“Ha det” means “goodbye.” (Sounds like “ha deh bra”)
Oslo has been surprising and fun and restless and cold (um…12 degrees tonight). I’m sad to go but happy to see family and friends…will put up some last-minute pictures in the next few days.
Thanks for reading and for being part of the adventure! Ha det!
“Appelsin” = “orange” and “eple” = “apple.” (Sounds like “ahpleseen” and “apluh”) Yeah, I know. Totally confusing, right? It’s like staring at your hand and someone keeps calling it your leg. My brain says no, no, no.
*photo courtesy of webtrends blog
This is the idiomatic equivalent of “digging a hole.” It sounds like: “eeka pruv aw ro die oona.” It literally means “Don’t try to row yourself out of it.” Many idiomatic expressions in Norwegian revolve around water words… which gives you a bit of an insight into their culture and mindset. Now say it 5 times fast!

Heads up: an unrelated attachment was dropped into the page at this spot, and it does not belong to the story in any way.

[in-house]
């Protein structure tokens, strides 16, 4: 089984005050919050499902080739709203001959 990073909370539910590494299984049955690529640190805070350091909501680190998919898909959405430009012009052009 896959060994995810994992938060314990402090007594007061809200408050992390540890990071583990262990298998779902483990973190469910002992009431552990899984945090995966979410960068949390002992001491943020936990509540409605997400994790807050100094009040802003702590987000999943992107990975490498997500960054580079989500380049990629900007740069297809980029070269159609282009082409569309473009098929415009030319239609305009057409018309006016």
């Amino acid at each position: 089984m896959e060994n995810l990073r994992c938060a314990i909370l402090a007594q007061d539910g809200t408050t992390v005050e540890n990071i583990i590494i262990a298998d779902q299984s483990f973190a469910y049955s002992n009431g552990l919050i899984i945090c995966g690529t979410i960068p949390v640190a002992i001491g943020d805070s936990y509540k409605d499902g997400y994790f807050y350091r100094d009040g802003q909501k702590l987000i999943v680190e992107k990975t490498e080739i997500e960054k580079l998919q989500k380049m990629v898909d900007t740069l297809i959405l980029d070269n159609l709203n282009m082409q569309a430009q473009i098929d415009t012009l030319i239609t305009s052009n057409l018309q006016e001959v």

“Du er sta!” means “You are stubborn!”
(No fingers were pointed in the learning of this phrase.)
Many Norwegian words are fun to say. They cause a native English-speaking mouth to do things it never intended to do. “Dagligdags” means “everyday” and it sounds like “Doglydogs.” See? Isn’t if fun? All together now!
“Enkle” means “simple,” but it’s also used when ordering coffee. As in, “enkel latte:” a single shot latte.